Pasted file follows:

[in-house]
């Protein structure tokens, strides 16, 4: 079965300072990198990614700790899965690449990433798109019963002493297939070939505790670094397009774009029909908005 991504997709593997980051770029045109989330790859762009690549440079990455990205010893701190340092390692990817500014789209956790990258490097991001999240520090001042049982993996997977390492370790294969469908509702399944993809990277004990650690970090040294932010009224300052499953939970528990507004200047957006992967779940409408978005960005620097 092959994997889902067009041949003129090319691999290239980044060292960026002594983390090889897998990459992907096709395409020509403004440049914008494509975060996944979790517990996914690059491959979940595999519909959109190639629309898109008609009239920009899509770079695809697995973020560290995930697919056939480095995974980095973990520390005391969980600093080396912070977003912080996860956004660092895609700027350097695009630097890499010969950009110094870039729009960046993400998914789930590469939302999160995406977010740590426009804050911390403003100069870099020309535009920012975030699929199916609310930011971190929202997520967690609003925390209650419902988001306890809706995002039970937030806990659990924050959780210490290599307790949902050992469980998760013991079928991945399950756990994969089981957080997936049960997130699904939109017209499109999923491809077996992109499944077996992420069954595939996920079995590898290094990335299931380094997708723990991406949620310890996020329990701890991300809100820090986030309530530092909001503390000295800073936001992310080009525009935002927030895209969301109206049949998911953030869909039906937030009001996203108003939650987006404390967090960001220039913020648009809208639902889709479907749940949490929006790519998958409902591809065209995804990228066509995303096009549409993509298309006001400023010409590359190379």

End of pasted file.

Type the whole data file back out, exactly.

[in-house]
């Protein structure tokens, strides 16, 4: 079965300072990198990614700790899965690449990433798109019963002493297939070939505790670094397009774009029909908005 991504997709593997980051770029045109989330790859762009690549440079990455990205010893701190340092390692990817500014789209956790990258490097991001999240520090001042049982993996997977390492370790294969469908509702399944993809990277004990650690970090040294932010009224300052499953939970528990507004200047957006992967779940409408978005960005620097 092959994997889902067009041949003129090319691999290239980044060292960026002594983390090889897998990459992907096709395409020509403004440049914008494509975060996944979790517990996914690059491959979940595999519909959109190639629309898109008609009239920009899509770079695809697995973020560290995930697919056939480095995974980095973990520390005391969980600093080396912070977003912080996860956004660092895609700027350097695009630097890499010969950009110094870039729009960046993400998914789930590469939302999160995406977010740590426009804050911390403003100069870099020309535009920012975030699929199916609310930011971190929202997520967690609003925390209650419902988001306890809706995002039970937030806990659990924050959780210490290599307790949902050992469980998760013991079928991945399950756990994969089981957080997936049960997130699904939109017209499109999923491809077996992109499944077996992420069954595939996920079995590898290094990335299931380094997708723990991406949620310890996020329990701890991300809100820090986030309530530092909001503390000295800073936001992310080009525009935002927030895209969301109206049949998911953030869909039906937030009001996203108003939650987006404390967090960001220039913020648009809208639902889709479907749940949490929006790519998958409902591809065209995804990228066509995303096009549409993509298309006001400023010409590359190379």